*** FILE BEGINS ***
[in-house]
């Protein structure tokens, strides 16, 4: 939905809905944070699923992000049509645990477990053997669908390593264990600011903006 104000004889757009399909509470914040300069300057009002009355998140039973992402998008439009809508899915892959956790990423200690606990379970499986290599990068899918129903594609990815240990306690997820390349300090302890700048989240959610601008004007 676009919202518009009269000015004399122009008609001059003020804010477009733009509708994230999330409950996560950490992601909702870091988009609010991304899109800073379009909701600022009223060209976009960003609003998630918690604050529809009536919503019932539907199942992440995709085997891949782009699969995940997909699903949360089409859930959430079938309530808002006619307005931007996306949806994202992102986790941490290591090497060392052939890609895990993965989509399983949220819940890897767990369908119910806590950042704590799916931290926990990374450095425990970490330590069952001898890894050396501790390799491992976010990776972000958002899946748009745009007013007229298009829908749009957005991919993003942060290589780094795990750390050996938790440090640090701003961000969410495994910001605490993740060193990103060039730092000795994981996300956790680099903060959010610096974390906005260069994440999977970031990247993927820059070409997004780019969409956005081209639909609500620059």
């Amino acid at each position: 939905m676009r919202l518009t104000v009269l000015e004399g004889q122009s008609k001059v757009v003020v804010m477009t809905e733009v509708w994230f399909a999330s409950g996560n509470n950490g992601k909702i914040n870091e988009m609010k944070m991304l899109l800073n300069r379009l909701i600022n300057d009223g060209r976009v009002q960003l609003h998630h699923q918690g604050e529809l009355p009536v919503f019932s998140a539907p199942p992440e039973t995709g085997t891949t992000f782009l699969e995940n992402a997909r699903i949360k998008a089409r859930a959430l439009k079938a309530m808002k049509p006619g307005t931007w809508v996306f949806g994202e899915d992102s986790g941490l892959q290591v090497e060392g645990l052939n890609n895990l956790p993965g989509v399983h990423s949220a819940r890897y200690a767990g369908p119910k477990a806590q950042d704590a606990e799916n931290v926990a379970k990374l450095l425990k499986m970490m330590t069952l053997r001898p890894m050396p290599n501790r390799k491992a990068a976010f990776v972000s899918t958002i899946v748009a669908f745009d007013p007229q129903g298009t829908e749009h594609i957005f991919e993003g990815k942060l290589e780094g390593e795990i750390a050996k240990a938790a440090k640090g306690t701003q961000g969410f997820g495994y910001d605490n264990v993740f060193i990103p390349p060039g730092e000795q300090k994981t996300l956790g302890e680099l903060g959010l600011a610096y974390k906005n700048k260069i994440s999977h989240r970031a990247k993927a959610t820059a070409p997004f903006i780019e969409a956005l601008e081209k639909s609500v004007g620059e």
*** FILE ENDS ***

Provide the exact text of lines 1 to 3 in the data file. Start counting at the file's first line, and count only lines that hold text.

[in-house]
């Protein structure tokens, strides 16, 4: 939905809905944070699923992000049509645990477990053997669908390593264990600011903006 104000004889757009399909509470914040300069300057009002009355998140039973992402998008439009809508899915892959956790990423200690606990379970499986290599990068899918129903594609990815240990306690997820390349300090302890700048989240959610601008004007 676009919202518009009269000015004399122009008609001059003020804010477009733009509708994230999330409950996560950490992601909702870091988009609010991304899109800073379009909701600022009223060209976009960003609003998630918690604050529809009536919503019932539907199942992440995709085997891949782009699969995940997909699903949360089409859930959430079938309530808002006619307005931007996306949806994202992102986790941490290591090497060392052939890609895990993965989509399983949220819940890897767990369908119910806590950042704590799916931290926990990374450095425990970490330590069952001898890894050396501790390799491992976010990776972000958002899946748009745009007013007229298009829908749009957005991919993003942060290589780094795990750390050996938790440090640090701003961000969410495994910001605490993740060193990103060039730092000795994981996300956790680099903060959010610096974390906005260069994440999977970031990247993927820059070409997004780019969409956005081209639909609500620059």
């Amino acid at each position: 939905m676009r919202l518009t104000v009269l000015e004399g004889q122009s008609k001059v757009v003020v804010m477009t809905e733009v509708w994230f399909a999330s409950g996560n509470n950490g992601k909702i914040n870091e988009m609010k944070m991304l899109l800073n300069r379009l909701i600022n300057d009223g060209r976009v009002q960003l609003h998630h699923q918690g604050e529809l009355p009536v919503f019932s998140a539907p199942p992440e039973t995709g085997t891949t992000f782009l699969e995940n992402a997909r699903i949360k998008a089409r859930a959430l439009k079938a309530m808002k049509p006619g307005t931007w809508v996306f949806g994202e899915d992102s986790g941490l892959q290591v090497e060392g645990l052939n890609n895990l956790p993965g989509v399983h990423s949220a819940r890897y200690a767990g369908p119910k477990a806590q950042d704590a606990e799916n931290v926990a379970k990374l450095l425990k499986m970490m330590t069952l053997r001898p890894m050396p290599n501790r390799k491992a990068a976010f990776v972000s899918t958002i899946v748009a669908f745009d007013p007229q129903g298009t829908e749009h594609i957005f991919e993003g990815k942060l290589e780094g390593e795990i750390a050996k240990a938790a440090k640090g306690t701003q961000g969410f997820g495994y910001d605490n264990v993740f060193i990103p390349p060039g730092e000795q300090k994981t996300l956790g302890e680099l903060g959010l600011a610096y974390k906005n700048k260069i994440s999977h989240r970031a990247k993927a959610t820059a070409p997004f903006i780019e969409a956005l601008e081209k639909s609500v004007g620059e």